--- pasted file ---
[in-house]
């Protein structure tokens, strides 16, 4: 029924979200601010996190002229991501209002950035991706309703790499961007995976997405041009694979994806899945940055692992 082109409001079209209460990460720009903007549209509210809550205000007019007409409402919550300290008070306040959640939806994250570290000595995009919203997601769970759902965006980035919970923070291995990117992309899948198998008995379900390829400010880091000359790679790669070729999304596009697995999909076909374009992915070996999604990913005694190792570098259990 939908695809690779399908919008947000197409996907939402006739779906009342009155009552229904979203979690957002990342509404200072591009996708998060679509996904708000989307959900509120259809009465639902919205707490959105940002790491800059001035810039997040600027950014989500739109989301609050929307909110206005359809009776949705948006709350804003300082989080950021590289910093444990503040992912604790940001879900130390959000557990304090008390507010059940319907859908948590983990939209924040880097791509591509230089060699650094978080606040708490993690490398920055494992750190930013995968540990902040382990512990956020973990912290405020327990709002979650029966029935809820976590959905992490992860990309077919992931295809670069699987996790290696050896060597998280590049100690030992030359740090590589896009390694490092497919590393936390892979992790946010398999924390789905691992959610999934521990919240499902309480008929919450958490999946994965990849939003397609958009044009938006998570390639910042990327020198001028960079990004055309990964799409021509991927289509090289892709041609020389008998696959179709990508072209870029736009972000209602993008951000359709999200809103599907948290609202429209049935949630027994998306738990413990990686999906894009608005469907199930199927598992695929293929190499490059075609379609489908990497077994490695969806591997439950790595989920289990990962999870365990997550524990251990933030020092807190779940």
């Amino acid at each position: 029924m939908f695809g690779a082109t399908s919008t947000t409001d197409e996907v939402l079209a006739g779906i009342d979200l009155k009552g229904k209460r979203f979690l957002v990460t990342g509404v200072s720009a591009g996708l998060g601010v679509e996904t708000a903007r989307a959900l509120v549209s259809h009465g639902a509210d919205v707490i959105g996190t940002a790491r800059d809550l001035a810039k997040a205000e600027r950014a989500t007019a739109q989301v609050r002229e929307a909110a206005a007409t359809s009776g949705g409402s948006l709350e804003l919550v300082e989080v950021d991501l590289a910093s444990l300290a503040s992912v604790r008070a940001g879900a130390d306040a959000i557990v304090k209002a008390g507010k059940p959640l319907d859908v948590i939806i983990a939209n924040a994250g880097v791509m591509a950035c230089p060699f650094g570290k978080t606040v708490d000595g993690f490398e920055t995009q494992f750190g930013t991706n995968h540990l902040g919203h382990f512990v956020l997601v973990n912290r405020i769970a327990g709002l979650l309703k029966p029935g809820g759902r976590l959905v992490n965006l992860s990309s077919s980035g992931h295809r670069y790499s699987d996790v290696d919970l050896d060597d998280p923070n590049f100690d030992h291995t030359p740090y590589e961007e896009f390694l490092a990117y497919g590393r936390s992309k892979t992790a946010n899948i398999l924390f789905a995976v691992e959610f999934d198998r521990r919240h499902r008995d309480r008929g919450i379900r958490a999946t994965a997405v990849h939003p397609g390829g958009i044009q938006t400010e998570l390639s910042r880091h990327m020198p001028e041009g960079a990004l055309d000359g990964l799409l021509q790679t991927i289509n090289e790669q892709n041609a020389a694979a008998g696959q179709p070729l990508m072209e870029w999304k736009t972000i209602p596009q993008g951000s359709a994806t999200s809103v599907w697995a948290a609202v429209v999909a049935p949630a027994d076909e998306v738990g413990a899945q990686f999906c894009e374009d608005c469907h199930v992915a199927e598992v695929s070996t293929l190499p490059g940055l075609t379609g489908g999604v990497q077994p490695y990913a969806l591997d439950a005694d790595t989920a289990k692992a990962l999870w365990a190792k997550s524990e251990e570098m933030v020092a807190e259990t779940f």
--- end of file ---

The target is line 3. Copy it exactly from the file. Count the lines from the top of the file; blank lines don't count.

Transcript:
């Amino acid at each position: 029924m939908f695809g690779a082109t399908s919008t947000t409001d197409e996907v939402l079209a006739g779906i009342d979200l009155k009552g229904k209460r979203f979690l957002v990460t990342g509404v200072s720009a591009g996708l998060g601010v679509e996904t708000a903007r989307a959900l509120v549209s259809h009465g639902a509210d919205v707490i959105g996190t940002a790491r800059d809550l001035a810039k997040a205000e600027r950014a989500t007019a739109q989301v609050r002229e929307a909110a206005a007409t359809s009776g949705g409402s948006l709350e804003l919550v300082e989080v950021d991501l590289a910093s444990l300290a503040s992912v604790r008070a940001g879900a130390d306040a959000i557990v304090k209002a008390g507010k059940p959640l319907d859908v948590i939806i983990a939209n924040a994250g880097v791509m591509a950035c230089p060699f650094g570290k978080t606040v708490d000595g993690f490398e920055t995009q494992f750190g930013t991706n995968h540990l902040g919203h382990f512990v956020l997601v973990n912290r405020i769970a327990g709002l979650l309703k029966p029935g809820g759902r976590l959905v992490n965006l992860s990309s077919s980035g992931h295809r670069y790499s699987d996790v290696d919970l050896d060597d998280p923070n590049f100690d030992h291995t030359p740090y590589e961007e896009f390694l490092a990117y497919g590393r936390s992309k892979t992790a946010n899948i398999l924390f789905a995976v691992e959610f999934d198998r521990r919240h499902r008995d309480r008929g919450i379900r958490a999946t994965a997405v990849h939003p397609g390829g958009i044009q938006t400010e998570l390639s910042r880091h990327m020198p001028e041009g960079a990004l055309d000359g990964l799409l021509q790679t991927i289509n090289e790669q892709n041609a020389a694979a008998g696959q179709p070729l990508m072209e870029w999304k736009t972000i209602p596009q993008g951000s359709a994806t999200s809103v599907w697995a948290a609202v429209v999909a049935p949630a027994d076909e998306v738990g413990a899945q990686f999906c894009e374009d608005c469907h199930v992915a199927e598992v695929s070996t293929l190499p490059g940055l075609t379609g489908g999604v990497q077994p490695y990913a969806l591997d439950a005694d790595t989920a289990k692992a990962l999870w365990a190792k997550s524990e251990e570098m933030v020092a807190e259990t779940f």